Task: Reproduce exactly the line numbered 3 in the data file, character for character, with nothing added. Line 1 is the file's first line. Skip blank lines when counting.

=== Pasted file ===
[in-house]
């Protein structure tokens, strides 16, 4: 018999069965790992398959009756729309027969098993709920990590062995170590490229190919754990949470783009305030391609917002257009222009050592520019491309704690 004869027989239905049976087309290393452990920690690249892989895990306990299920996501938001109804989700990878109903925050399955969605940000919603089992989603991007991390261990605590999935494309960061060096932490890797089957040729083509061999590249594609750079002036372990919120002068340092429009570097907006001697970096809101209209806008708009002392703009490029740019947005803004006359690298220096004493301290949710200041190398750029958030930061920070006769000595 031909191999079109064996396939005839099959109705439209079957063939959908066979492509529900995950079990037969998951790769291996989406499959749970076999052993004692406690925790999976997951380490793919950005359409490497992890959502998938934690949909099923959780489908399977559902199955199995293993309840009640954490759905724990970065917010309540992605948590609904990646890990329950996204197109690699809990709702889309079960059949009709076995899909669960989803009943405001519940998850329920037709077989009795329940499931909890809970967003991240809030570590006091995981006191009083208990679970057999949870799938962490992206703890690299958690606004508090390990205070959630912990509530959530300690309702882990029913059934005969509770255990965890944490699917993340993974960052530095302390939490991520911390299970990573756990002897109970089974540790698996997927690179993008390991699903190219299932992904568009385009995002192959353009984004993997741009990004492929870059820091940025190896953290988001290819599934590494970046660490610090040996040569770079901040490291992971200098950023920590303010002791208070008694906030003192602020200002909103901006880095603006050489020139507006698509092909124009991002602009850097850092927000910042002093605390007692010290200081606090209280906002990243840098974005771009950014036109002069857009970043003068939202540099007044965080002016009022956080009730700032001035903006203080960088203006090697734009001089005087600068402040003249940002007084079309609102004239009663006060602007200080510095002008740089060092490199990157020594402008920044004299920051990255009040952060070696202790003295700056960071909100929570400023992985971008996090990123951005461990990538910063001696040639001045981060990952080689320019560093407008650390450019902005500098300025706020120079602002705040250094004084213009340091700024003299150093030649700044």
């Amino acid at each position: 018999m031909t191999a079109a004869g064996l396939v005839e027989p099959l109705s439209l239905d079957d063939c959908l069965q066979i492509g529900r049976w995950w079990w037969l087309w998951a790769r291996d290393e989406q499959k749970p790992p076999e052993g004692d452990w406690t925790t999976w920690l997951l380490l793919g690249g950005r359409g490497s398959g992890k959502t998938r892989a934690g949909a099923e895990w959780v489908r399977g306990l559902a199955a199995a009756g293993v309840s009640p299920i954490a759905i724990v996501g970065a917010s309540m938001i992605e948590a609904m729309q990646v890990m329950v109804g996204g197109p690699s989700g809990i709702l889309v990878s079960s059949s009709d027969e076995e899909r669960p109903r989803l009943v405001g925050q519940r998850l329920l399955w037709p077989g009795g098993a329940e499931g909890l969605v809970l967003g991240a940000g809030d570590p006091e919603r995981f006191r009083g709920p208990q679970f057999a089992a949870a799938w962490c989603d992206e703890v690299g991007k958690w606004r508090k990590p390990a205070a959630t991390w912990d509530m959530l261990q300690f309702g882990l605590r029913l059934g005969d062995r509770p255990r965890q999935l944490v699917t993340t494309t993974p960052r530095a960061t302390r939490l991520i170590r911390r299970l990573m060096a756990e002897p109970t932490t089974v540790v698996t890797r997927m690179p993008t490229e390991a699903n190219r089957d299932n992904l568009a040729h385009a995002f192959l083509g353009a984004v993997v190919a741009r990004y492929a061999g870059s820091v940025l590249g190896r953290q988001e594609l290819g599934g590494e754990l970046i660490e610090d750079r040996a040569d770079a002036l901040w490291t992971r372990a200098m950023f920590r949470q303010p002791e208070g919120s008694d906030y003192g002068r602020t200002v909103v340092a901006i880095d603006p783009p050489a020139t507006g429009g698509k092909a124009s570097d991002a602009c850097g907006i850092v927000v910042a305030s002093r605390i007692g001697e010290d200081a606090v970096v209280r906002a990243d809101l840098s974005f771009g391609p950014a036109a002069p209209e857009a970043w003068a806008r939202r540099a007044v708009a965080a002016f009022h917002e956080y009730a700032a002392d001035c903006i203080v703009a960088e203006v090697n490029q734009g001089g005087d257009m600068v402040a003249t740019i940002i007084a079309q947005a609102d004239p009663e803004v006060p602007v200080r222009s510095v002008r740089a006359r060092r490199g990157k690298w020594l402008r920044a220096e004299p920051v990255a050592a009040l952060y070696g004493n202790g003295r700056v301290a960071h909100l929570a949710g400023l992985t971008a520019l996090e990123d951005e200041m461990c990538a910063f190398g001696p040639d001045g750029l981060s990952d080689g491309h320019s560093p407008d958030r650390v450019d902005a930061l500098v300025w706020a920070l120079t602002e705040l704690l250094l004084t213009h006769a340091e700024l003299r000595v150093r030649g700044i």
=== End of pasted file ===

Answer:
């Amino acid at each position: 018999m031909t191999a079109a004869g064996l396939v005839e027989p099959l109705s439209l239905d079957d063939c959908l069965q066979i492509g529900r049976w995950w079990w037969l087309w998951a790769r291996d290393e989406q499959k749970p790992p076999e052993g004692d452990w406690t925790t999976w920690l997951l380490l793919g690249g950005r359409g490497s398959g992890k959502t998938r892989a934690g949909a099923e895990w959780v489908r399977g306990l559902a199955a199995a009756g293993v309840s009640p299920i954490a759905i724990v996501g970065a917010s309540m938001i992605e948590a609904m729309q990646v890990m329950v109804g996204g197109p690699s989700g809990i709702l889309v990878s079960s059949s009709d027969e076995e899909r669960p109903r989803l009943v405001g925050q519940r998850l329920l399955w037709p077989g009795g098993a329940e499931g909890l969605v809970l967003g991240a940000g809030d570590p006091e919603r995981f006191r009083g709920p208990q679970f057999a089992a949870a799938w962490c989603d992206e703890v690299g991007k958690w606004r508090k990590p390990a205070a959630t991390w912990d509530m959530l261990q300690f309702g882990l605590r029913l059934g005969d062995r509770p255990r965890q999935l944490v699917t993340t494309t993974p960052r530095a960061t302390r939490l991520i170590r911390r299970l990573m060096a756990e002897p109970t932490t089974v540790v698996t890797r997927m690179p993008t490229e390991a699903n190219r089957d299932n992904l568009a040729h385009a995002f192959l083509g353009a984004v993997v190919a741009r990004y492929a061999g870059s820091v940025l590249g190896r953290q988001e594609l290819g599934g590494e754990l970046i660490e610090d750079r040996a040569d770079a002036l901040w490291t992971r372990a200098m950023f920590r949470q303010p002791e208070g919120s008694d906030y003192g002068r602020t200002v909103v340092a901006i880095d603006p783009p050489a020139t507006g429009g698509k092909a124009s570097d991002a602009c850097g907006i850092v927000v910042a305030s002093r605390i007692g001697e010290d200081a606090v970096v209280r906002a990243d809101l840098s974005f771009g391609p950014a036109a002069p209209e857009a970043w003068a806008r939202r540099a007044v708009a965080a002016f009022h917002e956080y009730a700032a002392d001035c903006i203080v703009a960088e203006v090697n490029q734009g001089g005087d257009m600068v402040a003249t740019i940002i007084a079309q947005a609102d004239p009663e803004v006060p602007v200080r222009s510095v002008r740089a006359r060092r490199g990157k690298w020594l402008r920044a220096e004299p920051v990255a050592a009040l952060y070696g004493n202790g003295r700056v301290a960071h909100l929570a949710g400023l992985t971008a520019l996090e990123d951005e200041m461990c990538a910063f190398g001696p040639d001045g750029l981060s990952d080689g491309h320019s560093p407008d958030r650390v450019d902005a930061l500098v300025w706020a920070l120079t602002e705040l704690l250094l004084t213009h006769a340091e700024l003299r000595v150093r030649g700044i």